After a string of moderately successful releases accompanied by
a highly publicized split from heartthrob Justin Timberlake, pop
icon Britney Spears once again needs your attention. Coming off of
a recent hiatus from the music industry, Spears returns to the
lime-light with her critically hyped fourth album, In the
The industrial dance-fueled “Me Against the Music”
signals Spears’ homecoming as she whispers and moans over a
schizophrenic beat, emulating an inherent sense of urgency.
Featuring elder pop-idol Madonna, the track is a cookie-cutter
design of what has become expected of Spears’ radio
Boasting a lengthy list of collaborators including fellow
R&B star R. Kelly, Atlanta’s prodigal sons the Ying Yang
Twins and pop-induced producers the Matrix, In the Zone is
Spears’ most eclectic release to date. “(I got that)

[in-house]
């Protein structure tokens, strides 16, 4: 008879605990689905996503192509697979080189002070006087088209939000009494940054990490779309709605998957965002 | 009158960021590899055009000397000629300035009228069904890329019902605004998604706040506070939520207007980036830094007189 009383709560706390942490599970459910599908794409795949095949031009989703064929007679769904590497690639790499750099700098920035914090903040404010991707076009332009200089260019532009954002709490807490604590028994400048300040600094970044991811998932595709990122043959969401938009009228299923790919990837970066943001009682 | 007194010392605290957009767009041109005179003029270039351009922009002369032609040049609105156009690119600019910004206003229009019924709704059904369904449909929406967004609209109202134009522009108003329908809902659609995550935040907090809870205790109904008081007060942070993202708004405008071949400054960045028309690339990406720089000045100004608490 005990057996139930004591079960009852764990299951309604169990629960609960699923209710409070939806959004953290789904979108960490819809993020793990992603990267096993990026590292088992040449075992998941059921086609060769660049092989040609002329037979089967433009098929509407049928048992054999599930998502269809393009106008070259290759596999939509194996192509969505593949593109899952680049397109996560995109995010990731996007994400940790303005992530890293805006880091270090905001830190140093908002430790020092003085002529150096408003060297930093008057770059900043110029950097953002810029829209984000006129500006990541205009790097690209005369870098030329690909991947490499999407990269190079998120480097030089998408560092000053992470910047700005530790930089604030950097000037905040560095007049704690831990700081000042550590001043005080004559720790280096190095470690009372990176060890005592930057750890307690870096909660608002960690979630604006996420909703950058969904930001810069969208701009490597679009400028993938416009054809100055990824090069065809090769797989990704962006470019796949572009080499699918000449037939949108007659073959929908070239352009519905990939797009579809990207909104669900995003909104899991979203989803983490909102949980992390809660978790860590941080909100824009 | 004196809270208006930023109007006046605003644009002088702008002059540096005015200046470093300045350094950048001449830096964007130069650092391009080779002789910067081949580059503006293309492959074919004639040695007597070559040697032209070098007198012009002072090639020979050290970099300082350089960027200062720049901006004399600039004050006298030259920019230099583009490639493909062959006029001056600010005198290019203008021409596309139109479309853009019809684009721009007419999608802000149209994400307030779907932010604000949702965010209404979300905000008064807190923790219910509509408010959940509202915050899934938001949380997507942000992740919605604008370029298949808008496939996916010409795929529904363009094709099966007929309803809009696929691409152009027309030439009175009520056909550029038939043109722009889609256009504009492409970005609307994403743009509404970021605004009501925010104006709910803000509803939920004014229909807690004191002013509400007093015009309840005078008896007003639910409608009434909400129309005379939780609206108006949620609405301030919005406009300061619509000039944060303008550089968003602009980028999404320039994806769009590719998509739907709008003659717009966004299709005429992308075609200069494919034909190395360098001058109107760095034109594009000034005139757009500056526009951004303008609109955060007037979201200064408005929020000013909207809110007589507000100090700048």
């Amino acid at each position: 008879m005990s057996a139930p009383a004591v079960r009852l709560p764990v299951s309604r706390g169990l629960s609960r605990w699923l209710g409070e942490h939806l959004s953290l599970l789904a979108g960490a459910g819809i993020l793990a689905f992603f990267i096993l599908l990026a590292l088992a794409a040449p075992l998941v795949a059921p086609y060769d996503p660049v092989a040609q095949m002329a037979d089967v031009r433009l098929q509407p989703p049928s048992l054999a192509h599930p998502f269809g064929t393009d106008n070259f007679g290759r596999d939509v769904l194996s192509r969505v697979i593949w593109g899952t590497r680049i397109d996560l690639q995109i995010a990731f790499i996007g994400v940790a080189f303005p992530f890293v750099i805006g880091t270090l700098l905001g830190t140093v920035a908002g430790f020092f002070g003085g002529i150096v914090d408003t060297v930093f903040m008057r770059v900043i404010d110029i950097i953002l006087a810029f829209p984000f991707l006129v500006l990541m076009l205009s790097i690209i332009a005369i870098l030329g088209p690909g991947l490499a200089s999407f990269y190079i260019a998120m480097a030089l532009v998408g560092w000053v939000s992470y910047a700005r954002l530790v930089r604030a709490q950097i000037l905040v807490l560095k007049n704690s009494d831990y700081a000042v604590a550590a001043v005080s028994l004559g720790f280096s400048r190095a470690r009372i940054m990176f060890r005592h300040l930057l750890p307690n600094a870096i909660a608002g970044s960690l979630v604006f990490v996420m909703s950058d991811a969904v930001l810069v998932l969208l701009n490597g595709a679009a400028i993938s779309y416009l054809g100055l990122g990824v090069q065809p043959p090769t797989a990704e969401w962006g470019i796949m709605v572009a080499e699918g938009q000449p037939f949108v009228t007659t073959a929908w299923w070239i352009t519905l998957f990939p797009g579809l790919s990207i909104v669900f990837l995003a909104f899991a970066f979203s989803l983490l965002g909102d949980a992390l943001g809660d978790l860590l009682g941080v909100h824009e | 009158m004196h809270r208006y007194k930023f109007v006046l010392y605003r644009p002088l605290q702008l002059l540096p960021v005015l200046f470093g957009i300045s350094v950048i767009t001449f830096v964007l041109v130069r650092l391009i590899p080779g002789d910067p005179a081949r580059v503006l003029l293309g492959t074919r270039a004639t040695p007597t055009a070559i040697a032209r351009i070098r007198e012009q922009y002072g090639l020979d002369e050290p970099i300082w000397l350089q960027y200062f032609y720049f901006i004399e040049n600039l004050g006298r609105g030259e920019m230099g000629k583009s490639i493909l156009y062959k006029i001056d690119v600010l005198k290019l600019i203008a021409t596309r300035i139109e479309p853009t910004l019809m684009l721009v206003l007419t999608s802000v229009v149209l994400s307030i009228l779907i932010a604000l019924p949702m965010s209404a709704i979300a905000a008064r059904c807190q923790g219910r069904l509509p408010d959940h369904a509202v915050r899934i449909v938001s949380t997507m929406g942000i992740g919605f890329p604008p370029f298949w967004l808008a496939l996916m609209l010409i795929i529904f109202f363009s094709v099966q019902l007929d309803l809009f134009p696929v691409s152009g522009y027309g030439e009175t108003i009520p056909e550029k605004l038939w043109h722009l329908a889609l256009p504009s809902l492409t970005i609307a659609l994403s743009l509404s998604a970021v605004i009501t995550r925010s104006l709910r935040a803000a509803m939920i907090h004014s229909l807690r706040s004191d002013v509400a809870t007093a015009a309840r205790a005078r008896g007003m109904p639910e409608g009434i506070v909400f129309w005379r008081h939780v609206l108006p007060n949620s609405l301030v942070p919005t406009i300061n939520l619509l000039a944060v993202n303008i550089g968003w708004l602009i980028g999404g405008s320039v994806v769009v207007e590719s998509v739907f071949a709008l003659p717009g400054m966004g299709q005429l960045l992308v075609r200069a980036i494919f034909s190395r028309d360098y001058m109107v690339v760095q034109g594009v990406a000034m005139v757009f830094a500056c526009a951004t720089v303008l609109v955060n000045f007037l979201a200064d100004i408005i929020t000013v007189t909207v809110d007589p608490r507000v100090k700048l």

Boom Boom” blends Spear’s towering alto with the course
rhymes of the Ying Yang Twins in a genre-blending onslaught that
ranks among her best tracks.
Despite these successes, Spears, much like her mentor Madonna,
doesn’t know where to stop. “Shadow” contains a
grating chorus that the Matrix have used before. The controversial
“Touch Of My Hand,” a song featuring Spears’
views on masturbation, is truly ignorable. The hushed singing and
overt R&B background track, intended to make the lyrics sound
sexy and intimate, simply cannot mask the fact the song carries
nothing more than immediate shock-value. The CD’s ballads
expose Britney’s voice as her own worst enemy.
There is an underlying sexuality behind In The Zone.
Lyrics like “I don’t really wanna be a tease / Would
you undo my zipper, please?” make it much too clear what
direction Spears is headed. Spears is working toward a more
“adult sound,” leaving both bubblegum pop and virginal
innocence behind. A cross of European techno and modern hip-hop,
In The Zone is a decent album which proves Britney should
ditch her attempts at being a respectable vocalist and allow the
producers to make the magic happen.
Rating: 2 1/2 stars.